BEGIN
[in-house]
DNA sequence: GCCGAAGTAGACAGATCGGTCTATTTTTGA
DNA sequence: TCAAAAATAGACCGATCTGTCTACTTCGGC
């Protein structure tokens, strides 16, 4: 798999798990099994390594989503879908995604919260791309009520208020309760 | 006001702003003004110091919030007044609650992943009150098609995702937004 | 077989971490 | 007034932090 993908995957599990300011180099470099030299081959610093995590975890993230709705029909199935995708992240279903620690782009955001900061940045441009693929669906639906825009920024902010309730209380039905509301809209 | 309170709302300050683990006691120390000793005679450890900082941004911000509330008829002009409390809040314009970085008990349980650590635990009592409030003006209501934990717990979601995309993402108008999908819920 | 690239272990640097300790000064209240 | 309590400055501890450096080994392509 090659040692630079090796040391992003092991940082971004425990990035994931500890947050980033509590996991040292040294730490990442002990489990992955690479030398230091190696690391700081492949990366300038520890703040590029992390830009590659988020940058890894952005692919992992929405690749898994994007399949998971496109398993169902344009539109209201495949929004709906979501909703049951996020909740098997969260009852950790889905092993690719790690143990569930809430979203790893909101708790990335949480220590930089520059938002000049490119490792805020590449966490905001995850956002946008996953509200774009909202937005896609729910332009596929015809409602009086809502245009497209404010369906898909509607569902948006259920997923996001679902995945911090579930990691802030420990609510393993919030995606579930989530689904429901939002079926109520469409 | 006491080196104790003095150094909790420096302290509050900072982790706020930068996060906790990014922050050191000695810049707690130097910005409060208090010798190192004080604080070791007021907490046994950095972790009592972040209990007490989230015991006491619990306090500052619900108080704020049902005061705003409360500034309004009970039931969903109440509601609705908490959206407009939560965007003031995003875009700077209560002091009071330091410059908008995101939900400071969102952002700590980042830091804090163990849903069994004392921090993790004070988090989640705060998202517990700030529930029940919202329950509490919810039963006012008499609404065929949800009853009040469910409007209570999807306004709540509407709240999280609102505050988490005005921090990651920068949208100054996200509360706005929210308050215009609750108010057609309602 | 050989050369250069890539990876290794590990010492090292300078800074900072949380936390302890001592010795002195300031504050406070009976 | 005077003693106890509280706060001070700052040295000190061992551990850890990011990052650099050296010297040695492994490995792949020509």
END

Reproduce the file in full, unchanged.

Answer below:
[in-house]
DNA sequence: GCCGAAGTAGACAGATCGGTCTATTTTTGA
DNA sequence: TCAAAAATAGACCGATCTGTCTACTTCGGC
């Protein structure tokens, strides 16, 4: 798999798990099994390594989503879908995604919260791309009520208020309760 | 006001702003003004110091919030007044609650992943009150098609995702937004 | 077989971490 | 007034932090 993908995957599990300011180099470099030299081959610093995590975890993230709705029909199935995708992240279903620690782009955001900061940045441009693929669906639906825009920024902010309730209380039905509301809209 | 309170709302300050683990006691120390000793005679450890900082941004911000509330008829002009409390809040314009970085008990349980650590635990009592409030003006209501934990717990979601995309993402108008999908819920 | 690239272990640097300790000064209240 | 309590400055501890450096080994392509 090659040692630079090796040391992003092991940082971004425990990035994931500890947050980033509590996991040292040294730490990442002990489990992955690479030398230091190696690391700081492949990366300038520890703040590029992390830009590659988020940058890894952005692919992992929405690749898994994007399949998971496109398993169902344009539109209201495949929004709906979501909703049951996020909740098997969260009852950790889905092993690719790690143990569930809430979203790893909101708790990335949480220590930089520059938002000049490119490792805020590449966490905001995850956002946008996953509200774009909202937005896609729910332009596929015809409602009086809502245009497209404010369906898909509607569902948006259920997923996001679902995945911090579930990691802030420990609510393993919030995606579930989530689904429901939002079926109520469409 | 006491080196104790003095150094909790420096302290509050900072982790706020930068996060906790990014922050050191000695810049707690130097910005409060208090010798190192004080604080070791007021907490046994950095972790009592972040209990007490989230015991006491619990306090500052619900108080704020049902005061705003409360500034309004009970039931969903109440509601609705908490959206407009939560965007003031995003875009700077209560002091009071330091410059908008995101939900400071969102952002700590980042830091804090163990849903069994004392921090993790004070988090989640705060998202517990700030529930029940919202329950509490919810039963006012008499609404065929949800009853009040469910409007209570999807306004709540509407709240999280609102505050988490005005921090990651920068949208100054996200509360706005929210308050215009609750108010057609309602 | 050989050369250069890539990876290794590990010492090292300078800074900072949380936390302890001592010795002195300031504050406070009976 | 005077003693106890509280706060001070700052040295000190061992551990850890990011990052650099050296010297040695492994490995792949020509």